Our code doesn’t rely on the order in which messages are received and we can deal with the situation that messages are received more than once, so we use a non-FIFO SQS queue. There are many options for SQS, but in our case there is just one receiver on the queue, so most options are not relevant to us.

The new architecture for this solution is:

It is possible for the testset Lambda to get the logs of the Lambda function that is called (in our case: unittest_object_under_test_accept) directly. This log is gzipped and also encrypted with base64. Other values that come back from calling the Lambda function, are StatusCode, FunctionError and Payload. My first impression was that these would contain the variables that I put in the return statement of the accept function to the API Gateway: 200 or 500 for the StatusCode and the correct text (“OK” for 200, “NotOK: retry later, admins: see cloudwatch logs for error” for 500) in the FunctionError. This turned out not to be the case: you will always get 200 back and you can see in the Payload attribute why the Lambda function crashed (if it crashed).

When you look at the log of the test Lambda, you will see that there are four OK’s for two test cases. First, the test case is called and a check is done to see if the object_under_test has sent the expected output to the Cloudwatch log. When this is the case, one point is earned. After testing this for both test cases, the SQS queue will be read and it will be checked if the object_under_test has sent the correct test cases to SNS. A second point can be earned if the correct test cases are sent to the SNS topic (and that no data is sent to the SNS topic when this isn’t expected).

When you want to play along, you can start this Lambda function yourself. Just use the default Hello World parameters, none of the tests use the events that are passed to the Lambda functions. When you need more help starting these functions, look at the second blog in this series about Lambda functions [1].


In the test function for accept there are only two tests: a test where the Lambda function succeeds in sending the event data to the SNS topic, and a test where the Lambda function doesn’t succeed to do so.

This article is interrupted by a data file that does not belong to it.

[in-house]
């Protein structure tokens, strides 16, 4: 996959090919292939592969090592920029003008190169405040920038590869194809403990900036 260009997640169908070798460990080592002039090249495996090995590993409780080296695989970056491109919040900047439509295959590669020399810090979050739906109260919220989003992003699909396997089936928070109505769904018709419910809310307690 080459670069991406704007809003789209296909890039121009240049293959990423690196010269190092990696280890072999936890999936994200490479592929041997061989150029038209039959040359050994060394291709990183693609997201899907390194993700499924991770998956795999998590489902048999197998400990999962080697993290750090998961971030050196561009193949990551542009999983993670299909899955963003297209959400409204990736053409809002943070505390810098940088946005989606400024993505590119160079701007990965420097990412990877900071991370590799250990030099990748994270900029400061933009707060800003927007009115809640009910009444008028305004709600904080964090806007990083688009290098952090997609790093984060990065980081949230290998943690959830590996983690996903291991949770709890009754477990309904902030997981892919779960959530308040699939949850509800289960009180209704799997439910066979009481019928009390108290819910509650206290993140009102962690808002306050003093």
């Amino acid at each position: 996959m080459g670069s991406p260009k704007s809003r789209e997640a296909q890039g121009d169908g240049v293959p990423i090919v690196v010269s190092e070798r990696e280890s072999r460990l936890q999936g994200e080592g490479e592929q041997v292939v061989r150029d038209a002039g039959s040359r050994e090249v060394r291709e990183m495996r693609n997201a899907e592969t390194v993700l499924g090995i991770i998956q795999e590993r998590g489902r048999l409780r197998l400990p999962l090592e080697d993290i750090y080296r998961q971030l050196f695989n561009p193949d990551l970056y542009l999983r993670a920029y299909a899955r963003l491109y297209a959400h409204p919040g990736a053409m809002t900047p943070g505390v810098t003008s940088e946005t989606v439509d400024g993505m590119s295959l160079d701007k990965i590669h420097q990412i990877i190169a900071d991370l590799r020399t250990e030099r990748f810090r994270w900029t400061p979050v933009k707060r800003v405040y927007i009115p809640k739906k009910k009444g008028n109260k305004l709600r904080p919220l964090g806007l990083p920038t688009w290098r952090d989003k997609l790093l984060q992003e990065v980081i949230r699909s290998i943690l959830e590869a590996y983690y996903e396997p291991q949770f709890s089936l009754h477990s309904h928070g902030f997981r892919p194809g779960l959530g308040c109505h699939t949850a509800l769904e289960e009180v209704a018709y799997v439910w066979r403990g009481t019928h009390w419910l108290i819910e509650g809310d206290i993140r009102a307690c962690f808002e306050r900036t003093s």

The decrypt test function looks very much the same as the accept function. The only difference is that there are more tests: eleven in total. The decrypt unit test uses the same SNS topic and the same support functions to do its job. The disadvantage is that the unit tests for accept and decrypt cannot be started at the same time.


The unit test for update_db uses a different table: AMIS-unittest-shops. I added a record for each unit test that should change a database record:

This unit test is pretty straightforward:


You might recall that I talked about IAM in the Lambda blog before. I told you there, that I’d like to implement least privileged access rights. In the case of the unit tests, I used one IAM role and one IAM policy for all the lambda functions. This is done, because the Lambda functions don’t exist too long: they will be part of a CI/CD pipeline, and then be gone afterwards. To show you how this works, it is possible to create the pipeline without test objects. The only test object that is left, is the smoke test because you will use the smoke test in production as well.

Play along

When you want to play along, you can use the same repository as before (, but use shop-2 instead of shop-1. When you have still objects running from shop-1, please destroy these objects before installing the objects from shop-2.


[1] Previous blogs:

– Introduction:

– Lambda and IAM:

– SNS:

– DynamoDB:

– API Gateway (1):

– API Gateway (2):

[2] Clean code Devoxx conference:

[3] eyes symbol:


About Post Author

Frederique Retsema

Frederique Retsema is active in IT since 1993. She loves to automate everything, her main interests are currently the serverless solutions in the AWS and Azure cloud. She works from September 2021 at Xforce. Xforce and AMIS are both part of the Conclusion holding. AMIS and Xforce work very well together!